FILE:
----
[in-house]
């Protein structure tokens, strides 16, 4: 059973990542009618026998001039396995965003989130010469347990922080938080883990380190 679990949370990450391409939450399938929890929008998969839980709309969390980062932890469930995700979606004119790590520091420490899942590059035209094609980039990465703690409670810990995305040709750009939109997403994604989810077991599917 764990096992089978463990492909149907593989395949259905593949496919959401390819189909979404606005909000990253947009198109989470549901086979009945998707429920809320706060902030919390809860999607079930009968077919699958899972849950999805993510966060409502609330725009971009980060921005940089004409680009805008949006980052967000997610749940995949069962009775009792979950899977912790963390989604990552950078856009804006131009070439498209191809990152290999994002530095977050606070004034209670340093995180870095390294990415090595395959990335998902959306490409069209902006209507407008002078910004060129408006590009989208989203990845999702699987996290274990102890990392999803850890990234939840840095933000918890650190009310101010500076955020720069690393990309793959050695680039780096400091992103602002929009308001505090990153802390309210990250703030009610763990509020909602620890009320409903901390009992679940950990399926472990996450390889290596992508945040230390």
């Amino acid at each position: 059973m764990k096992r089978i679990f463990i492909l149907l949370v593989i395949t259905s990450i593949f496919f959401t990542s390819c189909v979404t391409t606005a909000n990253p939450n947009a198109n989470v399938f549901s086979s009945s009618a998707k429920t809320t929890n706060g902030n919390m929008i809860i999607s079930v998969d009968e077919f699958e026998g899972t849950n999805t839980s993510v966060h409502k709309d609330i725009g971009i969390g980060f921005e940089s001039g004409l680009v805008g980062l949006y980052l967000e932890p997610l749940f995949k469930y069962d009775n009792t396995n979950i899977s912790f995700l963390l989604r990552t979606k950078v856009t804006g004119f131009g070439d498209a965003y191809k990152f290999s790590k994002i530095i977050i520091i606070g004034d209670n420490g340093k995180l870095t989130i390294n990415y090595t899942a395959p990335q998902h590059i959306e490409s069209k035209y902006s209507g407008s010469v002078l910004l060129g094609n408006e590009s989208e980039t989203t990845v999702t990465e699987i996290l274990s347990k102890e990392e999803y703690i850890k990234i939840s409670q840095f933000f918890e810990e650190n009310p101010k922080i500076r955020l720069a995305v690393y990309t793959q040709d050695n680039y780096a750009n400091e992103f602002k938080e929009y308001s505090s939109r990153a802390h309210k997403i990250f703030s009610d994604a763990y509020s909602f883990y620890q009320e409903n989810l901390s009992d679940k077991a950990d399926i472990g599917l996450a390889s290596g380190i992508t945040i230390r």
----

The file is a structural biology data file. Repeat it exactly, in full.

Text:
[in-house]
């Protein structure tokens, strides 16, 4: 059973990542009618026998001039396995965003989130010469347990922080938080883990380190 679990949370990450391409939450399938929890929008998969839980709309969390980062932890469930995700979606004119790590520091420490899942590059035209094609980039990465703690409670810990995305040709750009939109997403994604989810077991599917 764990096992089978463990492909149907593989395949259905593949496919959401390819189909979404606005909000990253947009198109989470549901086979009945998707429920809320706060902030919390809860999607079930009968077919699958899972849950999805993510966060409502609330725009971009980060921005940089004409680009805008949006980052967000997610749940995949069962009775009792979950899977912790963390989604990552950078856009804006131009070439498209191809990152290999994002530095977050606070004034209670340093995180870095390294990415090595395959990335998902959306490409069209902006209507407008002078910004060129408006590009989208989203990845999702699987996290274990102890990392999803850890990234939840840095933000918890650190009310101010500076955020720069690393990309793959050695680039780096400091992103602002929009308001505090990153802390309210990250703030009610763990509020909602620890009320409903901390009992679940950990399926472990996450390889290596992508945040230390």
């Amino acid at each position: 059973m764990k096992r089978i679990f463990i492909l149907l949370v593989i395949t259905s990450i593949f496919f959401t990542s390819c189909v979404t391409t606005a909000n990253p939450n947009a198109n989470v399938f549901s086979s009945s009618a998707k429920t809320t929890n706060g902030n919390m929008i809860i999607s079930v998969d009968e077919f699958e026998g899972t849950n999805t839980s993510v966060h409502k709309d609330i725009g971009i969390g980060f921005e940089s001039g004409l680009v805008g980062l949006y980052l967000e932890p997610l749940f995949k469930y069962d009775n009792t396995n979950i899977s912790f995700l963390l989604r990552t979606k950078v856009t804006g004119f131009g070439d498209a965003y191809k990152f290999s790590k994002i530095i977050i520091i606070g004034d209670n420490g340093k995180l870095t989130i390294n990415y090595t899942a395959p990335q998902h590059i959306e490409s069209k035209y902006s209507g407008s010469v002078l910004l060129g094609n408006e590009s989208e980039t989203t990845v999702t990465e699987i996290l274990s347990k102890e990392e999803y703690i850890k990234i939840s409670q840095f933000f918890e810990e650190n009310p101010k922080i500076r955020l720069a995305v690393y990309t793959q040709d050695n680039y780096a750009n400091e992103f602002k938080e929009y308001s505090s939109r990153a802390h309210k997403i990250f703030s009610d994604a763990y509020s909602f883990y620890q009320e409903n989810l901390s009992d679940k077991a950990d399926i472990g599917l996450a390889s290596g380190i992508t945040i230390r």